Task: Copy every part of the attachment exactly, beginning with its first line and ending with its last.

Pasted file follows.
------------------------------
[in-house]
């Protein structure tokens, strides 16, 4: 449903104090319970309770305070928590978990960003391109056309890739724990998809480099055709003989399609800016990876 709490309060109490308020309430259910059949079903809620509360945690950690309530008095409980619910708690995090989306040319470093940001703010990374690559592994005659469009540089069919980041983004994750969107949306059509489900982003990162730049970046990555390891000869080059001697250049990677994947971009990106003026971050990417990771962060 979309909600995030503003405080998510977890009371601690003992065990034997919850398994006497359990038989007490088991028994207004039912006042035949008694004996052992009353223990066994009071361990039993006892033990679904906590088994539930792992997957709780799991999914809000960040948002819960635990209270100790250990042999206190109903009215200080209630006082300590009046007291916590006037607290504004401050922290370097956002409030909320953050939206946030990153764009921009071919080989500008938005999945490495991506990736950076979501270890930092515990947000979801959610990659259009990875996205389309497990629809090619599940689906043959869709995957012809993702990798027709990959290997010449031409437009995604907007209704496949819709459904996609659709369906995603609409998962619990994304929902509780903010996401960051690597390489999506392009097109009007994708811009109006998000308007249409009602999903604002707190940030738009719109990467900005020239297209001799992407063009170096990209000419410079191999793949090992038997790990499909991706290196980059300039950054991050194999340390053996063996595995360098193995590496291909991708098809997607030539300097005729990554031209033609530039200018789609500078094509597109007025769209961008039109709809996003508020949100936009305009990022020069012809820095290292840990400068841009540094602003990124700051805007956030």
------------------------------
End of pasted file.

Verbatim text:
[in-house]
């Protein structure tokens, strides 16, 4: 449903104090319970309770305070928590978990960003391109056309890739724990998809480099055709003989399609800016990876 709490309060109490308020309430259910059949079903809620509360945690950690309530008095409980619910708690995090989306040319470093940001703010990374690559592994005659469009540089069919980041983004994750969107949306059509489900982003990162730049970046990555390891000869080059001697250049990677994947971009990106003026971050990417990771962060 979309909600995030503003405080998510977890009371601690003992065990034997919850398994006497359990038989007490088991028994207004039912006042035949008694004996052992009353223990066994009071361990039993006892033990679904906590088994539930792992997957709780799991999914809000960040948002819960635990209270100790250990042999206190109903009215200080209630006082300590009046007291916590006037607290504004401050922290370097956002409030909320953050939206946030990153764009921009071919080989500008938005999945490495991506990736950076979501270890930092515990947000979801959610990659259009990875996205389309497990629809090619599940689906043959869709995957012809993702990798027709990959290997010449031409437009995604907007209704496949819709459904996609659709369906995603609409998962619990994304929902509780903010996401960051690597390489999506392009097109009007994708811009109006998000308007249409009602999903604002707190940030738009719109990467900005020239297209001799992407063009170096990209000419410079191999793949090992038997790990499909991706290196980059300039950054991050194999340390053996063996595995360098193995590496291909991708098809997607030539300097005729990554031209033609530039200018789609500078094509597109007025769209961008039109709809996003508020949100936009305009990022020069012809820095290292840990400068841009540094602003990124700051805007956030």